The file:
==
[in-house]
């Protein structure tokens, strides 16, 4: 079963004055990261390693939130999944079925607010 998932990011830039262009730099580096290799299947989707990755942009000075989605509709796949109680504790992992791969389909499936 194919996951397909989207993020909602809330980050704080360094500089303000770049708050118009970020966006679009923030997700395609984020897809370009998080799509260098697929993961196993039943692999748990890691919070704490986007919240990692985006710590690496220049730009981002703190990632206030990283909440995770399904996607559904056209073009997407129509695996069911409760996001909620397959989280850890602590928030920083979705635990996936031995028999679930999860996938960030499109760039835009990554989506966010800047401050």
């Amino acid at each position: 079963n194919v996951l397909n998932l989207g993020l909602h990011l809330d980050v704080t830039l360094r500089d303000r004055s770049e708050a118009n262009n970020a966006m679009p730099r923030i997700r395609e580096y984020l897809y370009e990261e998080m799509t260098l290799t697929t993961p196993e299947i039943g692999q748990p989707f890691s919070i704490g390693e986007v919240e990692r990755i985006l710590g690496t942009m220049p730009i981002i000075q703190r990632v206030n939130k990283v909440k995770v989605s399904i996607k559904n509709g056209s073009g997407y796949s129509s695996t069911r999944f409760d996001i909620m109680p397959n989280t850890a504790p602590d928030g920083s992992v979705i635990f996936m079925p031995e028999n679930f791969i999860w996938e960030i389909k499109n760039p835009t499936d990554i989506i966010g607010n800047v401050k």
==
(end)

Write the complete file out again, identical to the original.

[in-house]
């Protein structure tokens, strides 16, 4: 079963004055990261390693939130999944079925607010 998932990011830039262009730099580096290799299947989707990755942009000075989605509709796949109680504790992992791969389909499936 194919996951397909989207993020909602809330980050704080360094500089303000770049708050118009970020966006679009923030997700395609984020897809370009998080799509260098697929993961196993039943692999748990890691919070704490986007919240990692985006710590690496220049730009981002703190990632206030990283909440995770399904996607559904056209073009997407129509695996069911409760996001909620397959989280850890602590928030920083979705635990996936031995028999679930999860996938960030499109760039835009990554989506966010800047401050």
């Amino acid at each position: 079963n194919v996951l397909n998932l989207g993020l909602h990011l809330d980050v704080t830039l360094r500089d303000r004055s770049e708050a118009n262009n970020a966006m679009p730099r923030i997700r395609e580096y984020l897809y370009e990261e998080m799509t260098l290799t697929t993961p196993e299947i039943g692999q748990p989707f890691s919070i704490g390693e986007v919240e990692r990755i985006l710590g690496t942009m220049p730009i981002i000075q703190r990632v206030n939130k990283v909440k995770v989605s399904i996607k559904n509709g056209s073009g997407y796949s129509s695996t069911r999944f409760d996001i909620m109680p397959n989280t850890a504790p602590d928030g920083s992992v979705i635990f996936m079925p031995e028999n679930f791969i999860w996938e960030i389909k499109n760039p835009t499936d990554i989506i966010g607010n800047v401050k």